Implementation of the scheduled step-by-step plan for the power transfer has been continuing without stop or delay since the conflicting parties agreed to end the crisis last November 23 despite the difficulties.
In the Yemeni capital for instance, troops and armed tribesmen from both sides were withdrawn from many streets.
Sand bags and soil barriers were removed from these streets and relatively normal life is back now.
The sand bags and soil barriers in some of the most dangerous touching points like Aser traffic circle in the 60 ring road were removed. And the process is continuing to clean the capital from all military and weapons manifestations.
About 50 schools in Sanaa are still occupied by troops and armed tribesmen from both sides. The committee started to evacuate them on Tuesday December 20th , 2011.
However, the military committee in charge for restoring stability faced more difficulties in removing the huge pile of sand bags and barriers in the area of Al Hasaba, where the most influential opposition tribal leader Hamid Al Ahmar and his ten brothers have been in armed conflict with the government troops since last May.
But 10 international and Arab ambassadors seem to be determined to work day and night for helping the vice president, who is authorized from Saleh to act as president, and the new government to implement the step by step plan until a new president is elected on February 21st, 2011.
These 10 ambassadors are the five ambassadors of the permanent countries in UN Security Council, 4 ambassadors of the six gulf nations and the ambassador of the European Union.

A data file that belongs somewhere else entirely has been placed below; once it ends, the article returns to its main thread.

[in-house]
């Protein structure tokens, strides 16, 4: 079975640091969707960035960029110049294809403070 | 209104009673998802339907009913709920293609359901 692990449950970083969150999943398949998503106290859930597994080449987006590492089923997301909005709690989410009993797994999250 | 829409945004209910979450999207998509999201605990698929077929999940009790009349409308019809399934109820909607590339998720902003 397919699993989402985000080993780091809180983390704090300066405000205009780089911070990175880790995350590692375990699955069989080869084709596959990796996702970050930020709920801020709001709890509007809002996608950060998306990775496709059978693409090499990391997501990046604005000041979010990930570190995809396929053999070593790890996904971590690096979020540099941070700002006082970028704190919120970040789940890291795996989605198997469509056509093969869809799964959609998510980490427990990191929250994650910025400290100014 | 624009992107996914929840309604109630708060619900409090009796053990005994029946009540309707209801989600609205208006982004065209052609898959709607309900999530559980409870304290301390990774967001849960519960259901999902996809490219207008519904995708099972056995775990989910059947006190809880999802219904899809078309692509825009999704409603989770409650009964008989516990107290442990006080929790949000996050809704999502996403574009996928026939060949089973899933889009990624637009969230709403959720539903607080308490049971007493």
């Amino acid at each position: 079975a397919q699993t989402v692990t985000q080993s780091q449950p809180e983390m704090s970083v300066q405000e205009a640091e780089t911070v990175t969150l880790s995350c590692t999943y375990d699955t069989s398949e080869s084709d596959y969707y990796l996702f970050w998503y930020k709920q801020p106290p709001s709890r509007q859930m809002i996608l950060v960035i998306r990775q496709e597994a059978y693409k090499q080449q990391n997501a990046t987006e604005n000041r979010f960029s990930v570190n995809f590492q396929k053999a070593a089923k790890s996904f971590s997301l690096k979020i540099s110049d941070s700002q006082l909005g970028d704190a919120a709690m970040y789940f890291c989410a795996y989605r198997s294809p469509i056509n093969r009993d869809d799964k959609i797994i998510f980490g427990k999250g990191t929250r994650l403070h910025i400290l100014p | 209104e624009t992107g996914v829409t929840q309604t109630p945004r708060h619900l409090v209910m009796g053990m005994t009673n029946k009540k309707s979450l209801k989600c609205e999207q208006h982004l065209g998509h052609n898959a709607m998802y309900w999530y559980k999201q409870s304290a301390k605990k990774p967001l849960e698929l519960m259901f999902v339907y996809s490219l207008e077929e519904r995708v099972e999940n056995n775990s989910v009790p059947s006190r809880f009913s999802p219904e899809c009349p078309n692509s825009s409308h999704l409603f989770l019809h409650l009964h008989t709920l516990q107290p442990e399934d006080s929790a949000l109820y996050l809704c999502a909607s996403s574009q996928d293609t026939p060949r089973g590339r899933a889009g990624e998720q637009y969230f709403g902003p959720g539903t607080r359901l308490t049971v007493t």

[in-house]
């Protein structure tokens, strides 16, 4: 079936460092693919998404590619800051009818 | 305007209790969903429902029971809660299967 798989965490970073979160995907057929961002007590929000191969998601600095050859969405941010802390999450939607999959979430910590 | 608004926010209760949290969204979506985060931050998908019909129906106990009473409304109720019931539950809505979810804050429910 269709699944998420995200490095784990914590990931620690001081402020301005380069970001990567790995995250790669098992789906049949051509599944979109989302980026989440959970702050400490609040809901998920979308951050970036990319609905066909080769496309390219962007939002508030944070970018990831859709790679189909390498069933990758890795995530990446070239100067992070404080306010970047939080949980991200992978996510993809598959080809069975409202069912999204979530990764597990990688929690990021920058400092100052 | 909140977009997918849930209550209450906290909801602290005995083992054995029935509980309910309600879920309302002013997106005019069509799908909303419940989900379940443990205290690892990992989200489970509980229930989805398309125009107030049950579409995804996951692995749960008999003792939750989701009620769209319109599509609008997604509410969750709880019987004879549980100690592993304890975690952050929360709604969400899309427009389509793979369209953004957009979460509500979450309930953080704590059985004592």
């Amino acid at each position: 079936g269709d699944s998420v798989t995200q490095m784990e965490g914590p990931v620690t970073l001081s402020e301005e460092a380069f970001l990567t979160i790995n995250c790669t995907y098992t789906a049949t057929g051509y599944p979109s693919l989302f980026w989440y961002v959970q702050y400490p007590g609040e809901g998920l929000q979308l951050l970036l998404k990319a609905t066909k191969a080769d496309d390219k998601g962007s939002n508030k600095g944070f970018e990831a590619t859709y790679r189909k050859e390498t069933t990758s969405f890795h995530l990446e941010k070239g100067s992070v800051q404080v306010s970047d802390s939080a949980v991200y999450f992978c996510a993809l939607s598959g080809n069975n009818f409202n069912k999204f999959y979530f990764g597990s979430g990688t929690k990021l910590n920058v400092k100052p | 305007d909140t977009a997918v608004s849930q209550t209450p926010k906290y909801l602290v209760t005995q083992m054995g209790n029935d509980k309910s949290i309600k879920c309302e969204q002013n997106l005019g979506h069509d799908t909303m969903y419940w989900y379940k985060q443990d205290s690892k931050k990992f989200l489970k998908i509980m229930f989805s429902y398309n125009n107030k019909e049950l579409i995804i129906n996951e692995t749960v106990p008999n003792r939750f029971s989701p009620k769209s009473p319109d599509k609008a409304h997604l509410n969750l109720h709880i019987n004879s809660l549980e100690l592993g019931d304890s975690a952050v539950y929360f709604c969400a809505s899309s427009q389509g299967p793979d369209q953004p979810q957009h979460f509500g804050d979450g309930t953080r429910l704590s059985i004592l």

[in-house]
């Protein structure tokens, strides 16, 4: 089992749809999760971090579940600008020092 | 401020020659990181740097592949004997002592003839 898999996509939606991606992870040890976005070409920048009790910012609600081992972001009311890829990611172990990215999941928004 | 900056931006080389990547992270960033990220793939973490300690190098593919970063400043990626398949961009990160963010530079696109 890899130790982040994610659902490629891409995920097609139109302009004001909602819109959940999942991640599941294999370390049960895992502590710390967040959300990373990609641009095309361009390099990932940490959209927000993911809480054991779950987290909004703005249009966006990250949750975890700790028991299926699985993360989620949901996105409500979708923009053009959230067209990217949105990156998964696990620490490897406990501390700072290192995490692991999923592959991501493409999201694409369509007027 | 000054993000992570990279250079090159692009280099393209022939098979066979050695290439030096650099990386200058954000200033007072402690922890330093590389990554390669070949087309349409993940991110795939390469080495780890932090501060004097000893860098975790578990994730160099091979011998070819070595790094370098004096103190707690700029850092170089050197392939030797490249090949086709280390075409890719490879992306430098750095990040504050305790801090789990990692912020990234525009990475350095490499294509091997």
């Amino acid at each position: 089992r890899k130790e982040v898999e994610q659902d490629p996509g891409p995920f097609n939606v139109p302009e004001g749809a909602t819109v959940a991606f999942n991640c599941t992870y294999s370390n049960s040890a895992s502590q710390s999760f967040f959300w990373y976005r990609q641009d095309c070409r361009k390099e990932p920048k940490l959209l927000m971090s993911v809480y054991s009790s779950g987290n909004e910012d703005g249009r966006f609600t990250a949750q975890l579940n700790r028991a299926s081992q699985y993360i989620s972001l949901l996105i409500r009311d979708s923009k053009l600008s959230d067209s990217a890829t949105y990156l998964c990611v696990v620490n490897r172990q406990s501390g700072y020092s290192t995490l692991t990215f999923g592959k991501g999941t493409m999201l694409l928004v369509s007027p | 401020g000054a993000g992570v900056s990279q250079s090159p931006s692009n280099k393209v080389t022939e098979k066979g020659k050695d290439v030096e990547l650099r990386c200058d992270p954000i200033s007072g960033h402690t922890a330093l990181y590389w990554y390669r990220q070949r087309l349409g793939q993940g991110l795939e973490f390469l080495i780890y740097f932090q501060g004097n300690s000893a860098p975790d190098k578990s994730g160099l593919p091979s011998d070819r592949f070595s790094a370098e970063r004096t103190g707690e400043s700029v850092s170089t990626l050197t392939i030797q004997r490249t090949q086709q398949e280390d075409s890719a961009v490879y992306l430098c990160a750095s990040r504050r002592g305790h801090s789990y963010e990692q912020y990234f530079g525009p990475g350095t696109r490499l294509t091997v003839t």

The four gulf ambassadors are the Saudi, Emirates, Oman, and Kuwait.
Qatar withdrew after the parties failed to sign last May. Bahrain Ambassodor is not attending the meetings.
"We follow up hour by hour what's happening in the ground in terms of implementation what Yemenis agreed to do for ending their crisis," said one of the 10 ambassadors.
"If any failure happens, we will know easily who is responsible for that failure and we will say to the world this is the responsible," the ambassador added.
Earlier last week, the Vice President Abdu Rabu Mansour Hadi put a one week long road map to withdraw all government forces and opposition armed militants from the streets of the capital Sanaa and the other cities starting at 8 o'clock in the morning on Saturday December 17th, 2011.
In a meeting with the military committee for achieving security and stability, which was formed from opposition and government, Mr. Hadi who is authorized by President Saleh to act as president till elections are held next February, said :
The government forces must return to their permanent camps and opposition armed people must return to their villages and houses.
The military and security situation in Sanaa and other cities witnessing tensions, must be as normal as it was before January 2011.
The meeting was attended by the UN envoy to Yemen Jamal Bin Omar who urged all parties to stop violating human rights and stop violence.
On December 21, 2011, Bin Omar is scheduled to brief the UN Security Council on the progress in solving the Yemeni crisis and implementation of its resolution 2014.